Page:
Real Southern Cornbread
photo by Ivansocal
- Ready In:
- Put the skillet in the oven and preheat to 375 degrees.
- Combine the dry ingredients except for the baking soda in a bowl.
- In another bowl, mix the buttermilk and the baking soda.
- Set aside.
- In a small bowl, beat the egg with the sugar until combined.
- Add the oil and mix until combined.
- Pour this mixture into the buttermilk/baking soda, and mix.
- When the oven is preheated, toss the butter into the skillet and let it melt.
- Meanwhile, pour the wet ingredients into the dry, and mix in as few strokes as it takes to just make the dough come together.
- Pull the skillet out of the oven, swirling to get the butter covering the bottom and up the sides of the skillet.
- Pour the batter immediately into the pan, smoothing the top, then back into the oven for about 25 minutes, or until golden brown and pulled away from the sides of the pan.
- Turn out onto a cutting board, cut into wedges and serve.
- NOTE: IMNSHO- cornbread isn't worth making if you don't make it in a cast-iron skillet.
- It may just be my upbringing, but it tastes better somehow.
- And please do not add the baking soda to the dry ingredients.
- I can't explain why, but adding it to the buttermilk makes a big difference in the texture.
Questions & Replies
This is a SKILLET cornbread recipe. Says use a 10 inch cast iron skillet. However the picture shows a square ceramic dish. I would never use one of these to make cornbread. I doubled the recipe for a 10 inch skillet. As written, it seems to make too thin a cornbread. Also, I grew up in Georgia Probably ate cornbread every day. My mother & grandmothers NEVER put sugar in cornbread.
Bravo, PetitFour. My family and I had your cornbread last night and it was incredible. Your directions were all inclusive and very easy to follow. The cornbread formed a nice golden brown crusty exterior and the inside was tender and moist but with a good crumb texture. I buttered it with real butter and enjoyed every bite. Thanks for sharing your recipe and expertise.
Was very good. I recommend. The two tablespoons of sugar doesn't make it sweet. This isn't a sweet corn bread. Closer to a no sugar version than not but definitely the right balance. BTW, the acid in the buttermilk activates the baking soda and leaving it to sit for a bit makes sure that you get the best first rise. The baking powder gives you the second rise once it hits the oven. The small bubbles created by the baking soda captures the CO2 being released by the baking powder allowing it to thoroughly fluff the slurry before it finally sets.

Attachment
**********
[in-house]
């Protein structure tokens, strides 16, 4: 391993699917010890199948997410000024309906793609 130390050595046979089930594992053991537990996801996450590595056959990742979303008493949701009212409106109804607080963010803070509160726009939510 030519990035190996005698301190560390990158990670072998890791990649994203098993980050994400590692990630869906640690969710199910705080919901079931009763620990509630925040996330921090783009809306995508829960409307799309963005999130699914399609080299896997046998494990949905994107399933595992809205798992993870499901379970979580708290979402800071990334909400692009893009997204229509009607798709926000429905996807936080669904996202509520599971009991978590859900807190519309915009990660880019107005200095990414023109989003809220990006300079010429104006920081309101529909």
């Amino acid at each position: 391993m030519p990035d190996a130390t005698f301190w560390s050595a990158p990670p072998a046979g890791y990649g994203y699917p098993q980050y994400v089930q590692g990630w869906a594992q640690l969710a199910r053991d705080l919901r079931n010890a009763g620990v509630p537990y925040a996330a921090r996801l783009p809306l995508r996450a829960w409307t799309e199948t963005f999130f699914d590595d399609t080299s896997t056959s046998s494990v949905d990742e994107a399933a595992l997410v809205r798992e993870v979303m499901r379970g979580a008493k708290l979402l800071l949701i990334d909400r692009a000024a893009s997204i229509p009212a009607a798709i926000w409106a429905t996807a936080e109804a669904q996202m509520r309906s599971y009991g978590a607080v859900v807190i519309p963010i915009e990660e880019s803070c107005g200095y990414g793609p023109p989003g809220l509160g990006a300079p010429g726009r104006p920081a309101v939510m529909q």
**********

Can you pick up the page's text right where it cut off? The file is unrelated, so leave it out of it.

This is a great recipe! :) <br/><br/>I do want to address a comment made on here by Chef #1294037 regarding what is "Real Southern", what is not, and what classifies Real Southern cornbread. <br/><br/>"Really good recipe...but real Southern cornbread is made with white cornmeal, not yellow. Don't get me wrong, I'm from GA and my grandmother would roll over in her grave if she knew I secretly preferred yellow-but traditional southern cornbread is always white. They used to say white cornmeal is for people, yellow is for the animals. lol"<br/><br/>The South is not just Georgia, but several other states as well. I'm from Texas and yellow cornmeal is used for our authentic Southern cornbread. As Chef said, white might be what it is in Georgia, but the South is far more than just Georgia. <br/>My point is, this is an authentic recipe, because it's titled Southern not Georgian, and yellow is considered 'proper' in several other states besides just Texas. <br/><br/>It's important to know where the whole South is before declaring something is incorrect. I say this because many people might search because they want to know what is authentic for whatever reasons, educational, interest, special dinner, etc. <br/><br/>So thank you P4 for posting this recipe. It is very good, and it sure seemed Southern to me. :)